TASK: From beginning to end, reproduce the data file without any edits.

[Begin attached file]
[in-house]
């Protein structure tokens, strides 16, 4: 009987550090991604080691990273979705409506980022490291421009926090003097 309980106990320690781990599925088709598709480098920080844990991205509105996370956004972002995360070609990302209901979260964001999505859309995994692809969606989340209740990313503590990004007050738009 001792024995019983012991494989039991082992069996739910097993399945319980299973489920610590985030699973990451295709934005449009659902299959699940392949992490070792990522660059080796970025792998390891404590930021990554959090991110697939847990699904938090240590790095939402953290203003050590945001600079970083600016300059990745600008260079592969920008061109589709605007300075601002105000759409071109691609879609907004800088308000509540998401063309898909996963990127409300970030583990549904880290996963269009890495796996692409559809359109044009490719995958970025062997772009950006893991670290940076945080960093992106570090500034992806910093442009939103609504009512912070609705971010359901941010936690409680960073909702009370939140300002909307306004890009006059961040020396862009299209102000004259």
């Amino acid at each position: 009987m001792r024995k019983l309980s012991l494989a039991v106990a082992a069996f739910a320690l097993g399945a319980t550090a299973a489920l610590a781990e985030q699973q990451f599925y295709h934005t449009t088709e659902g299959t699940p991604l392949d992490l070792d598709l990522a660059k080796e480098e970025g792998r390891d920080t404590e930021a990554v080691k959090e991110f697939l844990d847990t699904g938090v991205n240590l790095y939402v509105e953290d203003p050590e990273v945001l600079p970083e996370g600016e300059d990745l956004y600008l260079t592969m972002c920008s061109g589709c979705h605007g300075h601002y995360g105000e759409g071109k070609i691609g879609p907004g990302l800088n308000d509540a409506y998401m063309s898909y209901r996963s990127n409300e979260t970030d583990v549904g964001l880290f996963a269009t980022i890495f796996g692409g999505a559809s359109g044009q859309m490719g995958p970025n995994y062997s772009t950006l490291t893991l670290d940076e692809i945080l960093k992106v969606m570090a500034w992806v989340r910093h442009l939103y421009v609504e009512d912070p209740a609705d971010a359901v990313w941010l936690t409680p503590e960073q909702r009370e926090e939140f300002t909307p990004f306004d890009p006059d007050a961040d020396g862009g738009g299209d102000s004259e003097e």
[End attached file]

[in-house]
């Protein structure tokens, strides 16, 4: 009987550090991604080691990273979705409506980022490291421009926090003097 309980106990320690781990599925088709598709480098920080844990991205509105996370956004972002995360070609990302209901979260964001999505859309995994692809969606989340209740990313503590990004007050738009 001792024995019983012991494989039991082992069996739910097993399945319980299973489920610590985030699973990451295709934005449009659902299959699940392949992490070792990522660059080796970025792998390891404590930021990554959090991110697939847990699904938090240590790095939402953290203003050590945001600079970083600016300059990745600008260079592969920008061109589709605007300075601002105000759409071109691609879609907004800088308000509540998401063309898909996963990127409300970030583990549904880290996963269009890495796996692409559809359109044009490719995958970025062997772009950006893991670290940076945080960093992106570090500034992806910093442009939103609504009512912070609705971010359901941010936690409680960073909702009370939140300002909307306004890009006059961040020396862009299209102000004259």
């Amino acid at each position: 009987m001792r024995k019983l309980s012991l494989a039991v106990a082992a069996f739910a320690l097993g399945a319980t550090a299973a489920l610590a781990e985030q699973q990451f599925y295709h934005t449009t088709e659902g299959t699940p991604l392949d992490l070792d598709l990522a660059k080796e480098e970025g792998r390891d920080t404590e930021a990554v080691k959090e991110f697939l844990d847990t699904g938090v991205n240590l790095y939402v509105e953290d203003p050590e990273v945001l600079p970083e996370g600016e300059d990745l956004y600008l260079t592969m972002c920008s061109g589709c979705h605007g300075h601002y995360g105000e759409g071109k070609i691609g879609p907004g990302l800088n308000d509540a409506y998401m063309s898909y209901r996963s990127n409300e979260t970030d583990v549904g964001l880290f996963a269009t980022i890495f796996g692409g999505a559809s359109g044009q859309m490719g995958p970025n995994y062997s772009t950006l490291t893991l670290d940076e692809i945080l960093k992106v969606m570090a500034w992806v989340r910093h442009l939103y421009v609504e009512d912070p209740a609705d971010a359901v990313w941010l936690t409680p503590e960073q909702r009370e926090e939140f300002t909307p990004f306004d890009p006059d007050a961040d020396g862009g738009g299209d102000s004259e003097e």